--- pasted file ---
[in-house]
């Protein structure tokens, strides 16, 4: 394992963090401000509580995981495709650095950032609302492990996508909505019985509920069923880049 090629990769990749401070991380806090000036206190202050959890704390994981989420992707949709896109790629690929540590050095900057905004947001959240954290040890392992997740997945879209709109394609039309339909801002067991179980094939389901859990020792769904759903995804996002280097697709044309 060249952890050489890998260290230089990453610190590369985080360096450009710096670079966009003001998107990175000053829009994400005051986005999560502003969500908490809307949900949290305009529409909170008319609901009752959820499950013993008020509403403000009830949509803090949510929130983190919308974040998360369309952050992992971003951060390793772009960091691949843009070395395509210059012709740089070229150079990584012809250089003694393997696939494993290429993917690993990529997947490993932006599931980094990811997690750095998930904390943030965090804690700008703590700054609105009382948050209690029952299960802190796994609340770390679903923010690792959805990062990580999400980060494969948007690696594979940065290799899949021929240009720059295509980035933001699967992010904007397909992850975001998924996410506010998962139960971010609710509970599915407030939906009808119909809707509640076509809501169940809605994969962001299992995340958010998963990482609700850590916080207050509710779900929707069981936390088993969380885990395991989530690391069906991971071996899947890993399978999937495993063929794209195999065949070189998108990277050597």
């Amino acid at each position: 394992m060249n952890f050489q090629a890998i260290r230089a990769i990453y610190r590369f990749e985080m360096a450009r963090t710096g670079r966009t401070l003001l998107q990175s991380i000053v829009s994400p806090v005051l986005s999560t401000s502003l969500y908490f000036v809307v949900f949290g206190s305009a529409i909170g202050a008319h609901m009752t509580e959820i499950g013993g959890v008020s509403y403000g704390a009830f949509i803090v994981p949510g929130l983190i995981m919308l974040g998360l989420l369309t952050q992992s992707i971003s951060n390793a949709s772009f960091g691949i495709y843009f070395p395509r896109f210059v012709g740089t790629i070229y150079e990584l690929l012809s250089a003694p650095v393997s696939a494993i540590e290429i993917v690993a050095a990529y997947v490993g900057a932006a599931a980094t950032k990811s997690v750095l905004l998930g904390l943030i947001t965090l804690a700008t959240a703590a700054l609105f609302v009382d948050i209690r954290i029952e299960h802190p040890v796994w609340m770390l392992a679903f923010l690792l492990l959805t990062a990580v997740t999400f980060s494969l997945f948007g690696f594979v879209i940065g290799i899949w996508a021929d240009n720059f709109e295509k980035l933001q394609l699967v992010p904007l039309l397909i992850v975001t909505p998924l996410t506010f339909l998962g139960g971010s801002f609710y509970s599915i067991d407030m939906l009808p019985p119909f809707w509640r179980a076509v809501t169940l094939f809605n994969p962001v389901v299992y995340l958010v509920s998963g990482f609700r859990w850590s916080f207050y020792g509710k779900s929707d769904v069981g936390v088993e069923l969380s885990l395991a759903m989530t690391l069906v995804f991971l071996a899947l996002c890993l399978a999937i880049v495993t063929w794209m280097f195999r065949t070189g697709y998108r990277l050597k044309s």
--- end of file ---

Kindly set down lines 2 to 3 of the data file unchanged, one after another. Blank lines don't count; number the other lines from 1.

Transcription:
């Protein structure tokens, strides 16, 4: 394992963090401000509580995981495709650095950032609302492990996508909505019985509920069923880049 090629990769990749401070991380806090000036206190202050959890704390994981989420992707949709896109790629690929540590050095900057905004947001959240954290040890392992997740997945879209709109394609039309339909801002067991179980094939389901859990020792769904759903995804996002280097697709044309 060249952890050489890998260290230089990453610190590369985080360096450009710096670079966009003001998107990175000053829009994400005051986005999560502003969500908490809307949900949290305009529409909170008319609901009752959820499950013993008020509403403000009830949509803090949510929130983190919308974040998360369309952050992992971003951060390793772009960091691949843009070395395509210059012709740089070229150079990584012809250089003694393997696939494993290429993917690993990529997947490993932006599931980094990811997690750095998930904390943030965090804690700008703590700054609105009382948050209690029952299960802190796994609340770390679903923010690792959805990062990580999400980060494969948007690696594979940065290799899949021929240009720059295509980035933001699967992010904007397909992850975001998924996410506010998962139960971010609710509970599915407030939906009808119909809707509640076509809501169940809605994969962001299992995340958010998963990482609700850590916080207050509710779900929707069981936390088993969380885990395991989530690391069906991971071996899947890993399978999937495993063929794209195999065949070189998108990277050597």
């Amino acid at each position: 394992m060249n952890f050489q090629a890998i260290r230089a990769i990453y610190r590369f990749e985080m360096a450009r963090t710096g670079r966009t401070l003001l998107q990175s991380i000053v829009s994400p806090v005051l986005s999560t401000s502003l969500y908490f000036v809307v949900f949290g206190s305009a529409i909170g202050a008319h609901m009752t509580e959820i499950g013993g959890v008020s509403y403000g704390a009830f949509i803090v994981p949510g929130l983190i995981m919308l974040g998360l989420l369309t952050q992992s992707i971003s951060n390793a949709s772009f960091g691949i495709y843009f070395p395509r896109f210059v012709g740089t790629i070229y150079e990584l690929l012809s250089a003694p650095v393997s696939a494993i540590e290429i993917v690993a050095a990529y997947v490993g900057a932006a599931a980094t950032k990811s997690v750095l905004l998930g904390l943030i947001t965090l804690a700008t959240a703590a700054l609105f609302v009382d948050i209690r954290i029952e299960h802190p040890v796994w609340m770390l392992a679903f923010l690792l492990l959805t990062a990580v997740t999400f980060s494969l997945f948007g690696f594979v879209i940065g290799i899949w996508a021929d240009n720059f709109e295509k980035l933001q394609l699967v992010p904007l039309l397909i992850v975001t909505p998924l996410t506010f339909l998962g139960g971010s801002f609710y509970s599915i067991d407030m939906l009808p019985p119909f809707w509640r179980a076509v809501t169940l094939f809605n994969p962001v389901v299992y995340l958010v509920s998963g990482f609700r859990w850590s916080f207050y020792g509710k779900s929707d769904v069981g936390v088993e069923l969380s885990l395991a759903m989530t690391l069906v995804f991971l071996a899947l996002c890993l399978a999937i880049v495993t063929w794209m280097f195999r065949t070189g697709y998108r990277l050597k044309s």